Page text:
Presbyteries: Don’t Grant Exceptions You Don’t Want Taught

At their General Assembly last week, the Presbyterian Church in America voted to allow presbyteries to forbid ministers teaching their exceptions. This does not appear to be a formal position of the PCA; the denominational committee that reviews presbytery minutes approved a presbytery forbidding the teaching of exceptions, and then the GA voted to affirm that committee’s approval.

I think this was a mistake. I have written extensively on exceptions and scruples, but the core of my argument is that if a presbytery allows an exception, the minister is vowing to subscribe to the Westminster Standards except where he disagrees. Even though the word “except” is not in the vows, it is implied by the granting of an exception. Otherwise the minister would be lying in his subscription vows. Yes, the church sets the rules on what can be taught, but those rules are enforced through the ministerial vows which have excluded the subject to which the minister took exception. Since the presbytery has granted the exception, to forbid a minister from teaching his conscience is a violation of his conscience, which in and of itself contradicts the Westminster Confession.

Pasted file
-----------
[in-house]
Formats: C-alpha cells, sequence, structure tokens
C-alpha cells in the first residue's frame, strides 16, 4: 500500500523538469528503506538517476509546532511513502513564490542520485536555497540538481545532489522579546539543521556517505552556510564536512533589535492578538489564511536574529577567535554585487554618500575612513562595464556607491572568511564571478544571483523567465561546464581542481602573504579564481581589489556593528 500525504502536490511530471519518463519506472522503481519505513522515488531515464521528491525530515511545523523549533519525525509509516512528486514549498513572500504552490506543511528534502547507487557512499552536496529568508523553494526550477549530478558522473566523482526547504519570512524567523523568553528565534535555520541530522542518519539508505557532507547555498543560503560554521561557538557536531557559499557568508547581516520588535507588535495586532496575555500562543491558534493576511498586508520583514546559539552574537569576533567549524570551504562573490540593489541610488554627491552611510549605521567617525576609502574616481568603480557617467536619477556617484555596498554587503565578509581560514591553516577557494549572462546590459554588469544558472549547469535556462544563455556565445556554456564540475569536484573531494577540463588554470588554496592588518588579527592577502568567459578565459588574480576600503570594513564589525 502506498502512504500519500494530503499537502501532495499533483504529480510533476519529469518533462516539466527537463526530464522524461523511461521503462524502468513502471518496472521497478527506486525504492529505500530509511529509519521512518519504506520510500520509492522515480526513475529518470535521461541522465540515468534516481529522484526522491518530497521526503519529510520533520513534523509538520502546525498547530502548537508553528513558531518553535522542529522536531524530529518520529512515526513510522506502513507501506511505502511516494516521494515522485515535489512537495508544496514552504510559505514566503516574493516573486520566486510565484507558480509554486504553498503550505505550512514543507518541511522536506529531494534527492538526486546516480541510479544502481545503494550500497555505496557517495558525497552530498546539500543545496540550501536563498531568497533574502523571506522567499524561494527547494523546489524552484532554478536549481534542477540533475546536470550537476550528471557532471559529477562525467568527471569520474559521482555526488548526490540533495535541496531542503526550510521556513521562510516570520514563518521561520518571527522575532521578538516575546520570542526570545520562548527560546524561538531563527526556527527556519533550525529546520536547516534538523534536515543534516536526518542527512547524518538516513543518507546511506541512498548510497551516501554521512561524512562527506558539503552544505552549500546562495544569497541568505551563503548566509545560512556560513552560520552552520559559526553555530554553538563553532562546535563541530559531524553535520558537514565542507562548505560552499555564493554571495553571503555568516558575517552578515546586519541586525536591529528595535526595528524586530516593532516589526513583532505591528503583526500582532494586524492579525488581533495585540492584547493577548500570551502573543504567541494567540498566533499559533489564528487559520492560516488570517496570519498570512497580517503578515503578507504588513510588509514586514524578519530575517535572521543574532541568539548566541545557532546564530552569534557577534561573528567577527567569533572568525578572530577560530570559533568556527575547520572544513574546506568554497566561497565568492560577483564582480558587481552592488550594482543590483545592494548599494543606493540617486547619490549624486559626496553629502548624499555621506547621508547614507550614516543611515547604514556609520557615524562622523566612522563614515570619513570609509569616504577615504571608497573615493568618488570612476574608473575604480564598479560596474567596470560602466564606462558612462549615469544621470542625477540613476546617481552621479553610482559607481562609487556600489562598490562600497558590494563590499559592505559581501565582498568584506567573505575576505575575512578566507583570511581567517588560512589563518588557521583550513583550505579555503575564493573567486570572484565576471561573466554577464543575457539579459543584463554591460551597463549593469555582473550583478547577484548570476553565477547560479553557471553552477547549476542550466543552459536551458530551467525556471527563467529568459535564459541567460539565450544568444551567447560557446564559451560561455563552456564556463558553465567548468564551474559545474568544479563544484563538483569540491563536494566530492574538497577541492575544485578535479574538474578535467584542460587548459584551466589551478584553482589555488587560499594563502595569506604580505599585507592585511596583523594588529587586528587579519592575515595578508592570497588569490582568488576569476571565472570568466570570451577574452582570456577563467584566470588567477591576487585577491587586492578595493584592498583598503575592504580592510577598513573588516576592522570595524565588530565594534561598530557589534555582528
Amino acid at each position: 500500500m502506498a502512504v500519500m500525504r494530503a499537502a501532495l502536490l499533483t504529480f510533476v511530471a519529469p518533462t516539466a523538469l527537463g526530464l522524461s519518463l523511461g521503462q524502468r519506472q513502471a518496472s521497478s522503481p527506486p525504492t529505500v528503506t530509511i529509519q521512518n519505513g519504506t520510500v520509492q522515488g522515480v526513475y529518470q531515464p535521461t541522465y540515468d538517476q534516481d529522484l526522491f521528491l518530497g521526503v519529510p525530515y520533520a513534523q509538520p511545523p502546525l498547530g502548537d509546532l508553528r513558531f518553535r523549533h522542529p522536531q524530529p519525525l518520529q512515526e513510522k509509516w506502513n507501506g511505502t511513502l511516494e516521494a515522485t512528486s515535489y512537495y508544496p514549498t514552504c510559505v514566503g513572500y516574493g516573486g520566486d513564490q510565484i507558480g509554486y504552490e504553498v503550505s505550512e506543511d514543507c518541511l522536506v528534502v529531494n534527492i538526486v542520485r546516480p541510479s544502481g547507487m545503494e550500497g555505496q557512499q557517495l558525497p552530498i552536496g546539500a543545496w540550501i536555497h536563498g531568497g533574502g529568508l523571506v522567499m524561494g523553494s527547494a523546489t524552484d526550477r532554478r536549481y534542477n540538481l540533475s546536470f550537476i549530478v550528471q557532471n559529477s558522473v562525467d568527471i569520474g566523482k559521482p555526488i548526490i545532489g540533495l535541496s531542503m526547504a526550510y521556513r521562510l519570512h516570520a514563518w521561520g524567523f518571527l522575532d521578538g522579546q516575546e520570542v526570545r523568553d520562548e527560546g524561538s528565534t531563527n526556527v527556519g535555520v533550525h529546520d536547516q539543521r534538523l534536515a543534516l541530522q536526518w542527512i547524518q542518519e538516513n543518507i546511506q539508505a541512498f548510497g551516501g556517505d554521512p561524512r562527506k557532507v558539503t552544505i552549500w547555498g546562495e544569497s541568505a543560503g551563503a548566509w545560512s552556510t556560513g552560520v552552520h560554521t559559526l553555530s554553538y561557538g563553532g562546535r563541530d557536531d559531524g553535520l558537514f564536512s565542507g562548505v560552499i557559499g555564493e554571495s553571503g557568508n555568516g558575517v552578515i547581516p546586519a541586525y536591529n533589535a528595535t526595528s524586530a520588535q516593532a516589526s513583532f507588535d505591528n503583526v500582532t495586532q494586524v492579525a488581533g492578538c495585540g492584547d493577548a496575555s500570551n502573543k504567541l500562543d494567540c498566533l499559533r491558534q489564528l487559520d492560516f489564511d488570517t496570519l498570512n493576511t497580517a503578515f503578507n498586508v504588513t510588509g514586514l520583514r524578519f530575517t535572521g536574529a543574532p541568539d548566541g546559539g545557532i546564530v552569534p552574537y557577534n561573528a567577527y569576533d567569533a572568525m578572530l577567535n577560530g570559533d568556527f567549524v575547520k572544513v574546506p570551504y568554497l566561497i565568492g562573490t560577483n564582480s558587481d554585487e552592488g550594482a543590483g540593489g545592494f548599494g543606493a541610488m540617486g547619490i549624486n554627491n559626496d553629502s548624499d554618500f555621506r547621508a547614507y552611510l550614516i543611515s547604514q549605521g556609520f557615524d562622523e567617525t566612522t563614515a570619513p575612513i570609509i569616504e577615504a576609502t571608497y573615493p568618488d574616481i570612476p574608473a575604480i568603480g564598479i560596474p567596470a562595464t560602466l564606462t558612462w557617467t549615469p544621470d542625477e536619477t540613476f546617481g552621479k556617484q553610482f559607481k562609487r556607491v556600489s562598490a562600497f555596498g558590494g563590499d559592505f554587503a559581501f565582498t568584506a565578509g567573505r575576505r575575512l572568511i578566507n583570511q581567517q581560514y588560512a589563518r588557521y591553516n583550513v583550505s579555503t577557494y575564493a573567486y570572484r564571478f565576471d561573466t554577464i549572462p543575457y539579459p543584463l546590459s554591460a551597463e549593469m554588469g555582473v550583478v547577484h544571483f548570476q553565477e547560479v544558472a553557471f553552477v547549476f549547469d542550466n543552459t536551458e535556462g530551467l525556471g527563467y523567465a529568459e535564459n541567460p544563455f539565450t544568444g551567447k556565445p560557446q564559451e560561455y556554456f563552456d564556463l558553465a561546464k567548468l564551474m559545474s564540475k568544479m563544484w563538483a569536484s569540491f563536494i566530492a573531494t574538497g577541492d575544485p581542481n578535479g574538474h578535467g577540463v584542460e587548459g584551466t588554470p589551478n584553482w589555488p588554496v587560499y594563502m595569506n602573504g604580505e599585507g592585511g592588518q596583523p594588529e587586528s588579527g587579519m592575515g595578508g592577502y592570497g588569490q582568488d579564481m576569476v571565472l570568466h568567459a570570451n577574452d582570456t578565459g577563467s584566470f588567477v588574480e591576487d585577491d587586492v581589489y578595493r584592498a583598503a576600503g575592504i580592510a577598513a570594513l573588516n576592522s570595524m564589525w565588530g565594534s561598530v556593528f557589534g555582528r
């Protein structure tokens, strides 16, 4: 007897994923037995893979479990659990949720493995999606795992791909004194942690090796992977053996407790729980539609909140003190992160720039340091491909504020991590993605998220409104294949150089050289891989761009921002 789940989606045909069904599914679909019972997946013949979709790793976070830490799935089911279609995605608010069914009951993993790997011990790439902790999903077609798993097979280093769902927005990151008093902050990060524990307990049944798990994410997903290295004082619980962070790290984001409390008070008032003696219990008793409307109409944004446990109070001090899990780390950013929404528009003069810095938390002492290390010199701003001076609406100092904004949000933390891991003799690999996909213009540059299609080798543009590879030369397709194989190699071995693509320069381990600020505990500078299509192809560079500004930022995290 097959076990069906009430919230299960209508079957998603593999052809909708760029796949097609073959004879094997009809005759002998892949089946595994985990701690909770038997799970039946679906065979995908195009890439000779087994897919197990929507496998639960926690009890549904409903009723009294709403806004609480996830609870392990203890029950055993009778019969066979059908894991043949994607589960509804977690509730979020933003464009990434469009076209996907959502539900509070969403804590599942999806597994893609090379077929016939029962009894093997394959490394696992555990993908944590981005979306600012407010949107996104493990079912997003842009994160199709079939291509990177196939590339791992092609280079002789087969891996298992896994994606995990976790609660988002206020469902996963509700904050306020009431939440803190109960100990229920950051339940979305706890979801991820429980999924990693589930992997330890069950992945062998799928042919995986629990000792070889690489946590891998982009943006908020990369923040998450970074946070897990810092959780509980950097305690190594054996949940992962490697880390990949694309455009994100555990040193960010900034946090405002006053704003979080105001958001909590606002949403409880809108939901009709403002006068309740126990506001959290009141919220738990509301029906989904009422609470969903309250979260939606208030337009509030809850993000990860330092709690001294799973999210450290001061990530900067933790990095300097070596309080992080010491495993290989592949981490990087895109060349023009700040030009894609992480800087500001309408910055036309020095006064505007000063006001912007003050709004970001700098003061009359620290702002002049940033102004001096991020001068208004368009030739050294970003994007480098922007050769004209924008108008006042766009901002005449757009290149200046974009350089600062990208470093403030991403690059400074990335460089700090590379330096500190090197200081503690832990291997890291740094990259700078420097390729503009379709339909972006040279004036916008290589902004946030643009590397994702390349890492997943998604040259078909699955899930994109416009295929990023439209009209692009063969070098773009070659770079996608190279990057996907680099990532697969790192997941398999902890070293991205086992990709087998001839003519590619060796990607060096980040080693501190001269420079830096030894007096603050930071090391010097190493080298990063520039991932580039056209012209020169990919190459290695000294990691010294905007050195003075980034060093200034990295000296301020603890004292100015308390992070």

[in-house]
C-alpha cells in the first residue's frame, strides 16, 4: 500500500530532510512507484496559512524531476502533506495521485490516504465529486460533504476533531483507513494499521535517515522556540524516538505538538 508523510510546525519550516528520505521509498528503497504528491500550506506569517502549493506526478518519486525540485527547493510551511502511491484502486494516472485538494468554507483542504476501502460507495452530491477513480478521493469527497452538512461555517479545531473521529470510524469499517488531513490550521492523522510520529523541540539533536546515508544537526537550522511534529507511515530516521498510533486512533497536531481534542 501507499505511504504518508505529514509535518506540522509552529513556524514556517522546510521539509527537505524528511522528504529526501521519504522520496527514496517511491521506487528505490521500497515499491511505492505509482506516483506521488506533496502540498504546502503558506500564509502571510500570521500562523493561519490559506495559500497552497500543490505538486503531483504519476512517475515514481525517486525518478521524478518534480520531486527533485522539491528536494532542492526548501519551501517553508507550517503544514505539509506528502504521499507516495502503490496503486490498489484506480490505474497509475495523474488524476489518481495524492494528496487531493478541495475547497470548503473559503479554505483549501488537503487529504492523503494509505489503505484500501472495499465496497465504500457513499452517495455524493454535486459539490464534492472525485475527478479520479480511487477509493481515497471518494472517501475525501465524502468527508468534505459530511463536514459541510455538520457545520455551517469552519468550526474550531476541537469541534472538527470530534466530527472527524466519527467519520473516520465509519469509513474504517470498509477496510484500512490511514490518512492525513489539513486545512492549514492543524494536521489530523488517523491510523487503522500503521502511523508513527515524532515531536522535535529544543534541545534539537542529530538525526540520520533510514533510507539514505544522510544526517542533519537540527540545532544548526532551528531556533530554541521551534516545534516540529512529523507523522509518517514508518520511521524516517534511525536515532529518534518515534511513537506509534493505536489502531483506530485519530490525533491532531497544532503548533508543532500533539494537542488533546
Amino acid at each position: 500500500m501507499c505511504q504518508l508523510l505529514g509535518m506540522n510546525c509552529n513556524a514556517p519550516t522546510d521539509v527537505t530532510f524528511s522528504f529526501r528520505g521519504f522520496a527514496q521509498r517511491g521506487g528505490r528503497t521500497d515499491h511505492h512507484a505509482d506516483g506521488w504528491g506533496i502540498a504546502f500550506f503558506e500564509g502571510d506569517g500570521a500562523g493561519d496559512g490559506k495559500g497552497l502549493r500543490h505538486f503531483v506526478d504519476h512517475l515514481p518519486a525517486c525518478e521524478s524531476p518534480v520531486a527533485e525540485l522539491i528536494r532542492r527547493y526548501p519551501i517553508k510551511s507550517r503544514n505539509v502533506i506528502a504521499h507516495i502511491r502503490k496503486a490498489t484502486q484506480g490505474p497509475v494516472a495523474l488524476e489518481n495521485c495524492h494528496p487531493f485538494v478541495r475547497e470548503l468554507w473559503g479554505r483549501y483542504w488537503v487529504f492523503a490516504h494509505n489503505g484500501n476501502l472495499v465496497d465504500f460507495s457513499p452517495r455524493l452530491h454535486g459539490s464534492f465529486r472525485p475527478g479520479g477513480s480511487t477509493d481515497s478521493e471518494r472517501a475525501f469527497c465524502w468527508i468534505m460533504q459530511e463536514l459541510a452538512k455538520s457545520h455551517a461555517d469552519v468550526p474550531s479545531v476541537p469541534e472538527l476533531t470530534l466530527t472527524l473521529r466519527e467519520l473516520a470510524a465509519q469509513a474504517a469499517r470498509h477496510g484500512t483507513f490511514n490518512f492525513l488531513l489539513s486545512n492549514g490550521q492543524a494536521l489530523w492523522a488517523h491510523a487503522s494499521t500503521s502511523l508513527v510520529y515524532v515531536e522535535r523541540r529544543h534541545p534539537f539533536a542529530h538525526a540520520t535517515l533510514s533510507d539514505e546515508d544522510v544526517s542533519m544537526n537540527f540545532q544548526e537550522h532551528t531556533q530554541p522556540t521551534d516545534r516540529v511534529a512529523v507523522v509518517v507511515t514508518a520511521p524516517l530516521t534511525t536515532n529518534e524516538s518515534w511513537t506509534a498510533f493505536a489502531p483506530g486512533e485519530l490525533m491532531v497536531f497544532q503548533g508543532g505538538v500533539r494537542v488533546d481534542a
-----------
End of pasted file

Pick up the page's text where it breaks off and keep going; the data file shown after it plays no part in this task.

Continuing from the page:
Here’s a case study on the impracticalities of this.

If a candidate for ministry takes the most common exception (recreation on the Lord’s Day) and the presbytery forbids him from teaching his view, there are three potential scenarios. It is easy to imagine a congregant asking this pastor what his view is on recreation during the Sabbath. Pastoral discretion will have been hampered by the presbytery’s gag order. In the first scenario, the minister teaches the Confession’s view as scripture’s teaching, contrary to his own convictions. This would violate his conscience and be a form of deception since he would not be “from the heart, sincerely, freely, clearly, and fully, speak[ing] the truth, and only the truth…in all other things whatsoever” (WLC 144). In the second scenario the minister would simply avoid addressing the subject. This is probably not possible in a Presbyterian church, and is certainly not advisable for a pastor charged with teaching the whole counsel of God. The third scenario is the pastor teaching the Confession’s view, only to then tell his congregants that he cannot affirm what he just taught. This would spare his conscience, but would undermine the integrity of his message and de facto be teaching his exception.

Simply put, if the presbytery does not want an exception taught, don’t grant the exception.